- For the disambiguation issue, see WP:PRIMARYTOPIC; For the essay on using objective sources, see WP:Objective.
|This unofficial guidance essay contains comments and advice of one or more Wikipedia contributors. It is not a Wikipedia policy or guideline, though it may be consulted for assistance. It may contain opinions that are shared by few or no other editors; potential measure of how the community views this essay may be gained by consulting the history and talk pages, and checking What links here.|
The closest thing Wikipedia has to a prime directive, according to its co-founder Jimmy Wales, is to:
- "Imagine a world in which every single person on the planet is given free access to the sum of all human knowledge. That's what we're doing."
- – Jimmy Wales, quoted in Slashdot (2004-07-28)
Wales reinforced his prior statement in 2012, saying that "'Imagine a world [..]' is the closest thing we have to a Prime Directive..."
The issue of Wikipedia's prime directive is often relevant to discussions about Wikipedia (and Wikimedia's) goals and purpose. The above quote from founder Jimmy Wales has been quite often[weasel words] referenced as a kind of de facto statement about what Wikipedia is here for, and what it's supposed to do.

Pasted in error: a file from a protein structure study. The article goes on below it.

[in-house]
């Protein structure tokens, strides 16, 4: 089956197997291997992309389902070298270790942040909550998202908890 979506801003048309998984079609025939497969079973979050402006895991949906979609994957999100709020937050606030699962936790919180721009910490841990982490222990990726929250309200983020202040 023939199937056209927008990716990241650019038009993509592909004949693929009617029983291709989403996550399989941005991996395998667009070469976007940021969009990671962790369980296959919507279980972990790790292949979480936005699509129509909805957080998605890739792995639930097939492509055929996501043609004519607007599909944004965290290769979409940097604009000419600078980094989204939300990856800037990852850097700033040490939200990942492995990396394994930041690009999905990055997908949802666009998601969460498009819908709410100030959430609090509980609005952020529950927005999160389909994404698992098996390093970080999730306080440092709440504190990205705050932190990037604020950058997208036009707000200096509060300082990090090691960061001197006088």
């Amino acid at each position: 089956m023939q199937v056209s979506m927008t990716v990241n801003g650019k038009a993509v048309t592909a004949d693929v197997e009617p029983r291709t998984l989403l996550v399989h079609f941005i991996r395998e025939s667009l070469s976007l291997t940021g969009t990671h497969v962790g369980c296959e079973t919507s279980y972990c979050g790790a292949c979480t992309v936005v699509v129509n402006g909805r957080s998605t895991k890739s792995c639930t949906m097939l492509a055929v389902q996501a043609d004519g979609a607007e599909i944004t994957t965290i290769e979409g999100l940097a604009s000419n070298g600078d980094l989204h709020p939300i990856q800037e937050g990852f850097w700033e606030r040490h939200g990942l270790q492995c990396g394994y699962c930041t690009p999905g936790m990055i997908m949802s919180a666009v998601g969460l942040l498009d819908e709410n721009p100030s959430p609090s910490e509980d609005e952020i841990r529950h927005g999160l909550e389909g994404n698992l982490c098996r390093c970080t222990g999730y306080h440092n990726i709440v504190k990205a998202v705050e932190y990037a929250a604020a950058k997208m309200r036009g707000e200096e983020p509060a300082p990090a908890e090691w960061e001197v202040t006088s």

When it comes to some of our most controversial topics, it is not always clear what we should do. In cases where we feel we should try to find a fine balance between sensitive issues, it may help matters to refer back to Wikipedia's primary mission/directive, which is to provide a free and global resource of some substantial degree of quality.
Keep in mind that the literal inclusion of "the sum of all human knowledge" on Wikipedia is explicitly prohibited by its core content policies on notability and verifiability, and may also be prohibited by Florida law (where Wikipedia's servers are located). The prime directive does not overrule or negate any existing policy or guideline.